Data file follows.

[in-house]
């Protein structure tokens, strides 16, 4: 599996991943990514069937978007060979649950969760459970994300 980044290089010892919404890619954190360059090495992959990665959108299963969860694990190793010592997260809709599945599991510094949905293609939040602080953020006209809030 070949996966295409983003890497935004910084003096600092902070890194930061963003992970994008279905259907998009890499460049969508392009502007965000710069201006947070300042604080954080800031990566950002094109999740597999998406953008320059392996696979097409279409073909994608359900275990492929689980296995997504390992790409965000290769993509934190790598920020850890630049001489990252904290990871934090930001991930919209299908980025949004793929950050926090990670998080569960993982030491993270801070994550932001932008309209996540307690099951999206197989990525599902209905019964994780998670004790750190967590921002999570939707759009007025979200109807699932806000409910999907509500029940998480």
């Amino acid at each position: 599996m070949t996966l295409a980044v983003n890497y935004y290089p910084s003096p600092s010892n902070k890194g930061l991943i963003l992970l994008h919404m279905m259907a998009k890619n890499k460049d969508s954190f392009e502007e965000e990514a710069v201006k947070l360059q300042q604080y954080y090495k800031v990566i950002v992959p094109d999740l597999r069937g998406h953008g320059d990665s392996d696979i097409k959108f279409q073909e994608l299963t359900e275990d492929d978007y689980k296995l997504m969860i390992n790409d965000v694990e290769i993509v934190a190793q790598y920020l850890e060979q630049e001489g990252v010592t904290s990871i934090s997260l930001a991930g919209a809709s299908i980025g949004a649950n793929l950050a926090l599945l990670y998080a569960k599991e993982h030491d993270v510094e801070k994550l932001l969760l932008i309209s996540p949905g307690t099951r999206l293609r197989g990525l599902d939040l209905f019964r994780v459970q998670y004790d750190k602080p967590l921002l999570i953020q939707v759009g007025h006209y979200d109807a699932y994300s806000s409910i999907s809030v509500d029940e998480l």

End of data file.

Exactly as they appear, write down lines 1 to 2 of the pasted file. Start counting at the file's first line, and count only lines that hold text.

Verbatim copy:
[in-house]
């Protein structure tokens, strides 16, 4: 599996991943990514069937978007060979649950969760459970994300 980044290089010892919404890619954190360059090495992959990665959108299963969860694990190793010592997260809709599945599991510094949905293609939040602080953020006209809030 070949996966295409983003890497935004910084003096600092902070890194930061963003992970994008279905259907998009890499460049969508392009502007965000710069201006947070300042604080954080800031990566950002094109999740597999998406953008320059392996696979097409279409073909994608359900275990492929689980296995997504390992790409965000290769993509934190790598920020850890630049001489990252904290990871934090930001991930919209299908980025949004793929950050926090990670998080569960993982030491993270801070994550932001932008309209996540307690099951999206197989990525599902209905019964994780998670004790750190967590921002999570939707759009007025979200109807699932806000409910999907509500029940998480």